Itís the holiday season and despite all the hype and hoopla I hope you find much joy and real peace. Since I last visited you in the Pioneer Pree, our Earth, in its orbit around the sun, has reached the point of winter solstice. From now until late June, days will get longer and nights will get shorter.
Unfortunately there really arenít any constellations or constellation stories that have much to do with Christmas. Taurus the Bull, the constellation I featured last week, doesn't have a red nose like Rudolf the reindeer, but he does have a red eye, the bright star Aldebaran. That's the closest I could come. Most of the names and stories we know for constellations involve early Greek and Roman mythology. Those folks never got into the holiday spirit...not much mistletoe and holly.
There is, however, a miniature but distinct symbol of the holiday season in the eastern sky. You have to dig for it a bit but I think it's more than worth it. Itís called the Christmas Tree Cluster because thatís exactly what it looks like. Youíll need binoculars or a small telescope to see the miniature celestial Tannenbaum, and youíll need to wait until after 8:30 to see it. That's when it will be high enough above the eastern horizon to get a good look at it.
The Christmas Tree Cluster resides in a very obscure constellation called Monoceros the Unicorn. Forget about trying to see this constellation. Itís just too faint and undefined. The best way to find the Christmas Tree Cluster is to use the bright and famous constellation Orion the Hunter, perched diagonally in the southeastern sky. Orion is the dominant constellation of winter with its three bright stars in a nearly perfect row that make up the belt of the mighty hunter.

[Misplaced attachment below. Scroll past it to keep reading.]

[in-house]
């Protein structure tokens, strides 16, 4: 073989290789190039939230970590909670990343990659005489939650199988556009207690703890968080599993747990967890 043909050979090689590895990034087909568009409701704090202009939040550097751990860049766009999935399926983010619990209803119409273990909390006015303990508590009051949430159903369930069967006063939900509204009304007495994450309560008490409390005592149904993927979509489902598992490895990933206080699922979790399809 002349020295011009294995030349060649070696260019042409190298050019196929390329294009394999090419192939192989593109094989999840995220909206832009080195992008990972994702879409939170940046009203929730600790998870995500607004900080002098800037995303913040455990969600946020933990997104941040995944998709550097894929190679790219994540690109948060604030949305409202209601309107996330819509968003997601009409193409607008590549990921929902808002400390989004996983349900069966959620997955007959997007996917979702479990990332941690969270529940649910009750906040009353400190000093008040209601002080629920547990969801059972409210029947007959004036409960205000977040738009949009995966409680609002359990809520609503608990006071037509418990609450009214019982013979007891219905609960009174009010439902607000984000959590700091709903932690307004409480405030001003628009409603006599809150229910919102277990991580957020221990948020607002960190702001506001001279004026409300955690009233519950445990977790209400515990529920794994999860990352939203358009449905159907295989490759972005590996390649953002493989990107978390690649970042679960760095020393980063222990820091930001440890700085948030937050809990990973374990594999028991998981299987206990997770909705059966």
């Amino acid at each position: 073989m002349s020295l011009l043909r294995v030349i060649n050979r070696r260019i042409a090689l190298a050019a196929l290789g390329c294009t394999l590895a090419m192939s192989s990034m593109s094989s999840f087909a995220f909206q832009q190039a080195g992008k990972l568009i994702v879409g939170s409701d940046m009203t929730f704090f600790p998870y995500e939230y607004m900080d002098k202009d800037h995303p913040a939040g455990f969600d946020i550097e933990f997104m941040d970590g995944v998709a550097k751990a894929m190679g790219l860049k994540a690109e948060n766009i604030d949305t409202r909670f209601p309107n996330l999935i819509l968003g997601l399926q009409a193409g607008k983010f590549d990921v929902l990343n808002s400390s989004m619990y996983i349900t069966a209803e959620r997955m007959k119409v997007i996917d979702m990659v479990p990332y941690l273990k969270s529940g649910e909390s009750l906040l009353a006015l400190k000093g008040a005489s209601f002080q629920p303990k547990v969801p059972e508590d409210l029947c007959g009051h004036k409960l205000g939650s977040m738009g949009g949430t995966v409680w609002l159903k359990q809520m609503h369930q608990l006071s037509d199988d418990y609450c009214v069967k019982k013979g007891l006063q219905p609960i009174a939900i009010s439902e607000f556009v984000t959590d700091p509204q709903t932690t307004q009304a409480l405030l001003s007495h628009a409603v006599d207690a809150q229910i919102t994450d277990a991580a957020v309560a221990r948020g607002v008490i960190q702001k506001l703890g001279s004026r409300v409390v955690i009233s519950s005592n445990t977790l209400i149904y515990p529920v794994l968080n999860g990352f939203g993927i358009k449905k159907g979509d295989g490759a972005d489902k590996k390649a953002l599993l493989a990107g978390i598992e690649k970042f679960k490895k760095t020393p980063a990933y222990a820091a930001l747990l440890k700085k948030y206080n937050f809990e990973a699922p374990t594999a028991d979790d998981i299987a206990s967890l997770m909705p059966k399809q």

On the upper left corner of Orion is Betelgeuse, a bright reddish star that marks the armpit of the hunter. On the upper right corner of Orion is Bellatrix, a star not quite as bright as Betelgeuse. Draw a line from Bellatrix to Betelgeuse and continue that line to the lower left about ten degrees from Betelgeuse. Ten degrees is about the width of your fist at armís length. Scan that area with your binoculars or a telescope and you should eventually find the Christmas Tree Cluster. This is a great week to find it because there isnít much moonlight in the sky.
Once you find the cluster youíll see that the 20 or so stars in it are arranged in the shape of a Christmas tree, but its bright star is actually at the base of the tree. I truly hope this adds to your holiday spirit! If you look through binoculars the starry little tree will appear on its side pointing to the right. In most telescopes, however, it will appear on its side pointing to the left. That's because the optics in most telescopes give you an inverted view of the heavens.
The Christmas tree shape of the cluster is arguably a pleasant coincidence. The stars just happen to be arranged that way from our view of them from Earth. Like most open clusters this group of young stars formed out of a large nebula of hydrogen gas, much like our sun did over five billion years ago. These clusters of young stars hang out together for several hundred million years until gravity from other surrounding stars break them up.
This Christmas tree is wishing us a Merry Christmas from over 2600 light years away. Just one light year equals almost six trillion miles. The light we see from it tonight left that cluster in 606 B.C. The famous British astronomer William Herschel discovered this cluster in 1783 near Bath, England, and over 200 years later its starry ornaments are still lighting up the tree! Clark Griswold would be so proud!
Diagram: The Christmas Tree Cluster...Click